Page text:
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CFPB prepaid card rule could be industry burden or opportunity

The Consumer Financial Protection Bureau's new governing prepaid cardaccounts is drawing the ire of some industry representatives, but others involvedin the space say official standards could even out the competition.  

The CFPB rules extend credit card protections to prepaidaccounts and restrict how banks use credit or short-term loans to provideoverdraft protection. The regulations are scheduled to take effect Oct. 1, 2017.

The rules cap consumer liability for lost or stolen cards at$50 and charges that customers claimed are fraudulent will be credited to theiraccounts while banks investigate them. Account access must be simple and freeto use, and issuers must provide "Know Before You Owe" disclosuressimilar to those in mortgages and student financial aid documents.

Several representatives from banking and payment-relatedindustry groups objected to provisions in the finalized rule, saying theregulatory burdens will harm the consumers the federal government intends toprotect.

A spokesman for the Network Branded Prepaid Card Associationsaid the rule makes the definition of prepaid account too broad, and that sometypes of accounts will not be able to afford compliance. Some of the disclosurerequirements are also not consumer friendly, association president and CEO BradFauss said in a statement.

"[The] final rule maintains the requirement to providemultiple similar, but not quite identical, fee disclosures which will likelyserve to only further confuse consumers," Fauss said.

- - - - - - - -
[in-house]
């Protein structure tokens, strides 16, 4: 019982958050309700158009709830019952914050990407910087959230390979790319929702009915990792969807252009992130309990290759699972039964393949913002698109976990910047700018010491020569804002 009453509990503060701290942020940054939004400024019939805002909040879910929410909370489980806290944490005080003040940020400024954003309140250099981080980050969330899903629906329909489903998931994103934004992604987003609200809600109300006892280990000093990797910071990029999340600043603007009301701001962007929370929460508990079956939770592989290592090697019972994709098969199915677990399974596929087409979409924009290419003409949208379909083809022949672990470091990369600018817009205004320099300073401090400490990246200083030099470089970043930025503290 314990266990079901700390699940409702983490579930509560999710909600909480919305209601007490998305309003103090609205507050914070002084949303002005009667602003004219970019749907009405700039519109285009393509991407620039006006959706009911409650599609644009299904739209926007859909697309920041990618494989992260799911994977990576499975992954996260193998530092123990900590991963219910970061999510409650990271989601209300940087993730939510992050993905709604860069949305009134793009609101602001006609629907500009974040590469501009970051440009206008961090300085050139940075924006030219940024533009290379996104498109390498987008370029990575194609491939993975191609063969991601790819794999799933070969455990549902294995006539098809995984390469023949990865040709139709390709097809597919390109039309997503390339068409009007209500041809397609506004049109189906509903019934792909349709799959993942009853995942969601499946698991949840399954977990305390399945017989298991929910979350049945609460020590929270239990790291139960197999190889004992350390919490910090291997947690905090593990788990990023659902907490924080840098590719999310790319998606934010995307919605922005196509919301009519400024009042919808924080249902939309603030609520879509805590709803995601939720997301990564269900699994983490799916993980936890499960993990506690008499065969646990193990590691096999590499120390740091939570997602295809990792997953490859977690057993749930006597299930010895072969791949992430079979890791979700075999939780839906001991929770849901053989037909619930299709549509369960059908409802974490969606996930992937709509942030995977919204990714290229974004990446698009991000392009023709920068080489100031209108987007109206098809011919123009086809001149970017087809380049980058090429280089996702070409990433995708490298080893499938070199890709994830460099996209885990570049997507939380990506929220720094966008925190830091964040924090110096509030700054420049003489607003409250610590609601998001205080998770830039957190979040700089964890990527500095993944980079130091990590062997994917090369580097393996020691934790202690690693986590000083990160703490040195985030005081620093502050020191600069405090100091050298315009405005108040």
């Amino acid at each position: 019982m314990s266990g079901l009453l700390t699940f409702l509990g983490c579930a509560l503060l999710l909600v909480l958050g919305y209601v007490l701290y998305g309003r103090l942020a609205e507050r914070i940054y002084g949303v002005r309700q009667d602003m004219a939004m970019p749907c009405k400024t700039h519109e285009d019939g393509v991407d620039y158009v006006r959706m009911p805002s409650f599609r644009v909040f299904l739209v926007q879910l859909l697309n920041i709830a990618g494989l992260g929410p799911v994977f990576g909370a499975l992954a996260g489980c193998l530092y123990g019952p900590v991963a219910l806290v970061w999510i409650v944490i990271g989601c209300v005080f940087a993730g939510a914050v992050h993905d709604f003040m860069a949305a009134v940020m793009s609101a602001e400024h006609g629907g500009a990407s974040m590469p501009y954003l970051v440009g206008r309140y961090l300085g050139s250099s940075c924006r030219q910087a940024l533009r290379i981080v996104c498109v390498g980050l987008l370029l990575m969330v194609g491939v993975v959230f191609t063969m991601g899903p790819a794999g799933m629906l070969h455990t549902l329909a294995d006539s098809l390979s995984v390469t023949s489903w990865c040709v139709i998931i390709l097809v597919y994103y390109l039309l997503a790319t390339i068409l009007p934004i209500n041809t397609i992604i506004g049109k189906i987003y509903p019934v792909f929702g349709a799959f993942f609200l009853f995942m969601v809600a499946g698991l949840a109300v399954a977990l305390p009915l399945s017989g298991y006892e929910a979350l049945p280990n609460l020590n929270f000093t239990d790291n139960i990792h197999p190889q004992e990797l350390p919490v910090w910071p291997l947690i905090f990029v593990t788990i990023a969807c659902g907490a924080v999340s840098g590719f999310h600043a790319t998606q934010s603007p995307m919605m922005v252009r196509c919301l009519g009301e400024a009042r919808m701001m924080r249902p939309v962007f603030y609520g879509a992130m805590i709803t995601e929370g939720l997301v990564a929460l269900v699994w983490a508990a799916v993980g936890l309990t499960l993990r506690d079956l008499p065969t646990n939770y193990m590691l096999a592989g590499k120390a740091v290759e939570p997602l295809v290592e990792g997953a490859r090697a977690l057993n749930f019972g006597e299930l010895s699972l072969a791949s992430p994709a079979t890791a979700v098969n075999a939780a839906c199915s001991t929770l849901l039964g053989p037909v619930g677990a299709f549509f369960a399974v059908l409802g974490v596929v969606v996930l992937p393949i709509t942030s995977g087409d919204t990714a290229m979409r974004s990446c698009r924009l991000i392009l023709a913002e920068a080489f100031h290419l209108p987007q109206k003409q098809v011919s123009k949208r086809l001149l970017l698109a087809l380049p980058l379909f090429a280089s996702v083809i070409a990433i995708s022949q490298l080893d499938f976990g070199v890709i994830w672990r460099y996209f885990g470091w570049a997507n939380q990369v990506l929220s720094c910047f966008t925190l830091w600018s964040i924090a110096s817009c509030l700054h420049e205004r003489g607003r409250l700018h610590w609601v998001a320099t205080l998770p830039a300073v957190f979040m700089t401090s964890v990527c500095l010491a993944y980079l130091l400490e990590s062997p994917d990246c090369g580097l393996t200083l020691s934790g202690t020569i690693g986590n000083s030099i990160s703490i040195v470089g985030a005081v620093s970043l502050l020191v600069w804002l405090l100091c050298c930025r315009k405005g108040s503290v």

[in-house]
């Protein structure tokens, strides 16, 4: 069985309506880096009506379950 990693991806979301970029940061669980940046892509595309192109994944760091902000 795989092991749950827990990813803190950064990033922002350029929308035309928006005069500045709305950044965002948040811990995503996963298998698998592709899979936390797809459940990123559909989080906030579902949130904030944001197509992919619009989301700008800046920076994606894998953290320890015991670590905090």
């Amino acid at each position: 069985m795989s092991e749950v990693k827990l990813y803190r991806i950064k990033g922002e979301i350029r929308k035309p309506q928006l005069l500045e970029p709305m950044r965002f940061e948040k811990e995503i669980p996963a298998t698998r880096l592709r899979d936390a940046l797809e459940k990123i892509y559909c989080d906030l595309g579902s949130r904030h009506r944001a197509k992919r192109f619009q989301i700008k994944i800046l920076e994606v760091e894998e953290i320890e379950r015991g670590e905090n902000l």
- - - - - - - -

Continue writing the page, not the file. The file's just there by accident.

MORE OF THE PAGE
The Independent Community Bankers of America is stronglyopposed to the regulations covering overdrafts in prepaid accounts. Overdraftrequirements for prepaid accounts should not be more stringent than thosecovering regular bank accounts, the organization said in a statement. Presidentand CEO Camden Fine said that the group will work with the CFPB on implementingthe new rules.

Not all the response from the industry was negative.Green Dot Corp.founder and CEO Steven Streit said his company has always provided consumerprotections similar to checking accounts and has never charged overdraft orpenalty fees on prepaid checking cards. Streit in a welcomed the clarity of thenew regulations.

"It's gratifying to know that prepaid can now move to alevel playing field that can better serve consumers while allowing the entireindustry to move past the period of regulatory uncertainty," he said.

Aite analyst Shirley Inscoe said the rules cover too much ofthe mobile payments space. The CFPB regulations not only deal with 15 differenttypes of prepaid cards, but also mobile wallets and other digital paymentservices that are dissimilar, she wrote in an email.

"The CFPB extended these rules to cover so manydifferent forms of payments that problems will definitely arise, and that islikely to hamper innovation in payments," Inscoe said.

Kevin Petrasic, a legal adviser in the financial space whohas followed the rulemaking process, said in an interview that he hoped theCFPB would not be as restrictive on banks extending payday loans foroverdrafts. A number of providers had extended the short-termloans for overdraft protection with restrictions that regulators had alreadyimposed on the practice, said Petrasic, who heads the global financialinstitutions advisory practice at White & Case LLP.

"Some card issuers have used overdraft protection as apayday loan in a responsible way," he added.

The turnaround time the CFPB gave the industry to implementthe requirements could be a challenge the bureau might need to reconsider,Petrasic said, as large programs will have a short time to make many changes.

"Even for smaller programs that don't have theresources available, that could be challenging," he said. Petrasic addedthat he will not be surprised if the CFPB decides to extend the time forimplementation.

Prepaid cards did attract some aggressive outliers, andimposing the same set of standards on all players could benefit the industry.If applied properly, the rules could allow scrupulous companies to grow whilepreserving consumer choice, he said.

"A lot of this will really depend on how the regulationis implemented and enforced rather than what it says on paper," he said.